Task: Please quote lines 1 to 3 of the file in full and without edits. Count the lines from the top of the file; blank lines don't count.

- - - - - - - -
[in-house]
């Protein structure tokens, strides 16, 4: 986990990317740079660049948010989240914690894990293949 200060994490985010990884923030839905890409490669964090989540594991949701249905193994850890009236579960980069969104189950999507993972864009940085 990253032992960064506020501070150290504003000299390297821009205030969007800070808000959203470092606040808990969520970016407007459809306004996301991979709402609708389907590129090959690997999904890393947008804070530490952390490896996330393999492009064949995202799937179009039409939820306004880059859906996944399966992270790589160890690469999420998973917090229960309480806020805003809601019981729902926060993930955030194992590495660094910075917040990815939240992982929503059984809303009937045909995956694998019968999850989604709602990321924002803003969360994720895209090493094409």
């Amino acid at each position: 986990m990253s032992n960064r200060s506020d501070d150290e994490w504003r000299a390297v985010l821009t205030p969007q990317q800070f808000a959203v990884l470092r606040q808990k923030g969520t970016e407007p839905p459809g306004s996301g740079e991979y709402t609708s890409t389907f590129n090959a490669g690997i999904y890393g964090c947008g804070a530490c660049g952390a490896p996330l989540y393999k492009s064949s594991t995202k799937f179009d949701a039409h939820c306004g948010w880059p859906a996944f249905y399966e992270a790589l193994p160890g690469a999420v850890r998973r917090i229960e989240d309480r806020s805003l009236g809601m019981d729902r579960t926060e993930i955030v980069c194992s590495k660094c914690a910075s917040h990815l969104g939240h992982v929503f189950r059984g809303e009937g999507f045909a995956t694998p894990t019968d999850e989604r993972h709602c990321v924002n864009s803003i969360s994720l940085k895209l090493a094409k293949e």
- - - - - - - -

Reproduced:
[in-house]
């Protein structure tokens, strides 16, 4: 986990990317740079660049948010989240914690894990293949 200060994490985010990884923030839905890409490669964090989540594991949701249905193994850890009236579960980069969104189950999507993972864009940085 990253032992960064506020501070150290504003000299390297821009205030969007800070808000959203470092606040808990969520970016407007459809306004996301991979709402609708389907590129090959690997999904890393947008804070530490952390490896996330393999492009064949995202799937179009039409939820306004880059859906996944399966992270790589160890690469999420998973917090229960309480806020805003809601019981729902926060993930955030194992590495660094910075917040990815939240992982929503059984809303009937045909995956694998019968999850989604709602990321924002803003969360994720895209090493094409």
């Amino acid at each position: 986990m990253s032992n960064r200060s506020d501070d150290e994490w504003r000299a390297v985010l821009t205030p969007q990317q800070f808000a959203v990884l470092r606040q808990k923030g969520t970016e407007p839905p459809g306004s996301g740079e991979y709402t609708s890409t389907f590129n090959a490669g690997i999904y890393g964090c947008g804070a530490c660049g952390a490896p996330l989540y393999k492009s064949s594991t995202k799937f179009d949701a039409h939820c306004g948010w880059p859906a996944f249905y399966e992270a790589l193994p160890g690469a999420v850890r998973r917090i229960e989240d309480r806020s805003l009236g809601m019981d729902r579960t926060e993930i955030v980069c194992s590495k660094c914690a910075s917040h990815l969104g939240h992982v929503f189950r059984g809303e009937g999507f045909a995956t694998p894990t019968d999850e989604r993972h709602c990321v924002n864009s803003i969360s994720l940085k895209l090493a094409k293949e």